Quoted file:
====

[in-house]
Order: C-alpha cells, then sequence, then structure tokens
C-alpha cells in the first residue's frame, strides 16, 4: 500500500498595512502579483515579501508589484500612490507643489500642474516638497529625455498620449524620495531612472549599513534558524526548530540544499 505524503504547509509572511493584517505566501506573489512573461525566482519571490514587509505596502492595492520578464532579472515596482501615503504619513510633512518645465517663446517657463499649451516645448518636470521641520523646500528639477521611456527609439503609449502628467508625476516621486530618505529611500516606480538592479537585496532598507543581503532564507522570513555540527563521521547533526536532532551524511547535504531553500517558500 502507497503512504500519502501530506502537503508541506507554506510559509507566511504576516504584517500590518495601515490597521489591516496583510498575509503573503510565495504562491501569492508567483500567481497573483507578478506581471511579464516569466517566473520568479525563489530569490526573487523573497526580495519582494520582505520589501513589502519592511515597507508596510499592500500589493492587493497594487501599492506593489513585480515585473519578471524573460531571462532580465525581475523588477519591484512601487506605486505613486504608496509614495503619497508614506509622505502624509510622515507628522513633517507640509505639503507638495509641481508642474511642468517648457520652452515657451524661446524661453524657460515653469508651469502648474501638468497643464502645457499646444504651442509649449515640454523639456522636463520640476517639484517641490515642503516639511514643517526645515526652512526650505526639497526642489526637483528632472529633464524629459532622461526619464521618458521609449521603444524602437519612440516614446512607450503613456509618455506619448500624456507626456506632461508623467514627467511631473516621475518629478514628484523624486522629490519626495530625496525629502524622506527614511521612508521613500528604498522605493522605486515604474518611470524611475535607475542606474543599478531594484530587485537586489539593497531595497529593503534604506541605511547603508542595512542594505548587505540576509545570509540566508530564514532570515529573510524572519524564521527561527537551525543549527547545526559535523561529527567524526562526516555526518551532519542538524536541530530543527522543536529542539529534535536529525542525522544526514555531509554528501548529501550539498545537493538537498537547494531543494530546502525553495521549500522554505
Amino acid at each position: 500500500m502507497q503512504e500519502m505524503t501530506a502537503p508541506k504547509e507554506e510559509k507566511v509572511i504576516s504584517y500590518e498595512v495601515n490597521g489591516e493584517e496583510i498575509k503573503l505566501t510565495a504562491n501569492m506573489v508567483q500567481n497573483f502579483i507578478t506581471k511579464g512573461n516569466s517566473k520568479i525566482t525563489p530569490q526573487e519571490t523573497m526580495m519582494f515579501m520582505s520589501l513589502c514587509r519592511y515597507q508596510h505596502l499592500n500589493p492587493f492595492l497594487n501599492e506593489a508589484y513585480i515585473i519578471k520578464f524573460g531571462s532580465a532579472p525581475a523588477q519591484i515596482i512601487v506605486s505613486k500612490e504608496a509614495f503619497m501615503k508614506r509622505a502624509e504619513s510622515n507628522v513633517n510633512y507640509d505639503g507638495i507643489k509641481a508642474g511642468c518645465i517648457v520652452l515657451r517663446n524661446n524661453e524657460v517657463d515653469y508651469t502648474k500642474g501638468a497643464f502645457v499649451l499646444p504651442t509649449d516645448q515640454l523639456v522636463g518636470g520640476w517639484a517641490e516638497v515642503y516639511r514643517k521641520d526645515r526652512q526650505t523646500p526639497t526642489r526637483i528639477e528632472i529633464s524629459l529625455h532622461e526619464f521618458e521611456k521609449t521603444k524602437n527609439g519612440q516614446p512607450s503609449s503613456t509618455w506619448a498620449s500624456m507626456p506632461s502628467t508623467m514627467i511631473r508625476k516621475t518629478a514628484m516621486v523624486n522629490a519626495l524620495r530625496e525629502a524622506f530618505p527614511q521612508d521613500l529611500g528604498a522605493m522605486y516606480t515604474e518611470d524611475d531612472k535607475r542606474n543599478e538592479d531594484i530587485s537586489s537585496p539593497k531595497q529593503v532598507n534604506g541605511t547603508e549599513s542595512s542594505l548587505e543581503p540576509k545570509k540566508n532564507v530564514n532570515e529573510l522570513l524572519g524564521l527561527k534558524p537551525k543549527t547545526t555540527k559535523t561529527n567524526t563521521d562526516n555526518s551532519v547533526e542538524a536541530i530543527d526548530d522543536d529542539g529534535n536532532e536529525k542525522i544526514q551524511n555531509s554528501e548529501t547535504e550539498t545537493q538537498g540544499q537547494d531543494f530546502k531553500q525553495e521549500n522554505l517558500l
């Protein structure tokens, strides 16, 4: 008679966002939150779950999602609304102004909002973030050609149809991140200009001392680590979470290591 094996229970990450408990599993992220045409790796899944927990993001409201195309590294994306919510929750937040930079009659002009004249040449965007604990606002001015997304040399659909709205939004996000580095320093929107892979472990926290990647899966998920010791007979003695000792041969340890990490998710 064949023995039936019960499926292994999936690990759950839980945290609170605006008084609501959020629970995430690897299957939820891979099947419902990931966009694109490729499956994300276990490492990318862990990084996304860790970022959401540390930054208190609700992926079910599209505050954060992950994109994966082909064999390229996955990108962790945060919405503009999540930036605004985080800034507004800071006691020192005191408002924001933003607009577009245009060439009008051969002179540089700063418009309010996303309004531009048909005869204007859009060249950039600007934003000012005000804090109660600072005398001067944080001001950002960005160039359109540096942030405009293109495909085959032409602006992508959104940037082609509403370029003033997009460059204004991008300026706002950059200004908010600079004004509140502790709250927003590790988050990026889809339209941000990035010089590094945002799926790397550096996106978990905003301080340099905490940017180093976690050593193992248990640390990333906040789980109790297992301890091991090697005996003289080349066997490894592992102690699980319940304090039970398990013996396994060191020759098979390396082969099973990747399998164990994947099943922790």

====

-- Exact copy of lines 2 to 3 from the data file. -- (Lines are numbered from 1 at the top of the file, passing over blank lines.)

Order: C-alpha cells, then sequence, then structure tokens
C-alpha cells in the first residue's frame, strides 16, 4: 500500500498595512502579483515579501508589484500612490507643489500642474516638497529625455498620449524620495531612472549599513534558524526548530540544499 505524503504547509509572511493584517505566501506573489512573461525566482519571490514587509505596502492595492520578464532579472515596482501615503504619513510633512518645465517663446517657463499649451516645448518636470521641520523646500528639477521611456527609439503609449502628467508625476516621486530618505529611500516606480538592479537585496532598507543581503532564507522570513555540527563521521547533526536532532551524511547535504531553500517558500 502507497503512504500519502501530506502537503508541506507554506510559509507566511504576516504584517500590518495601515490597521489591516496583510498575509503573503510565495504562491501569492508567483500567481497573483507578478506581471511579464516569466517566473520568479525563489530569490526573487523573497526580495519582494520582505520589501513589502519592511515597507508596510499592500500589493492587493497594487501599492506593489513585480515585473519578471524573460531571462532580465525581475523588477519591484512601487506605486505613486504608496509614495503619497508614506509622505502624509510622515507628522513633517507640509505639503507638495509641481508642474511642468517648457520652452515657451524661446524661453524657460515653469508651469502648474501638468497643464502645457499646444504651442509649449515640454523639456522636463520640476517639484517641490515642503516639511514643517526645515526652512526650505526639497526642489526637483528632472529633464524629459532622461526619464521618458521609449521603444524602437519612440516614446512607450503613456509618455506619448500624456507626456506632461508623467514627467511631473516621475518629478514628484523624486522629490519626495530625496525629502524622506527614511521612508521613500528604498522605493522605486515604474518611470524611475535607475542606474543599478531594484530587485537586489539593497531595497529593503534604506541605511547603508542595512542594505548587505540576509545570509540566508530564514532570515529573510524572519524564521527561527537551525543549527547545526559535523561529527567524526562526516555526518551532519542538524536541530530543527522543536529542539529534535536529525542525522544526514555531509554528501548529501550539498545537493538537498537547494531543494530546502525553495521549500522554505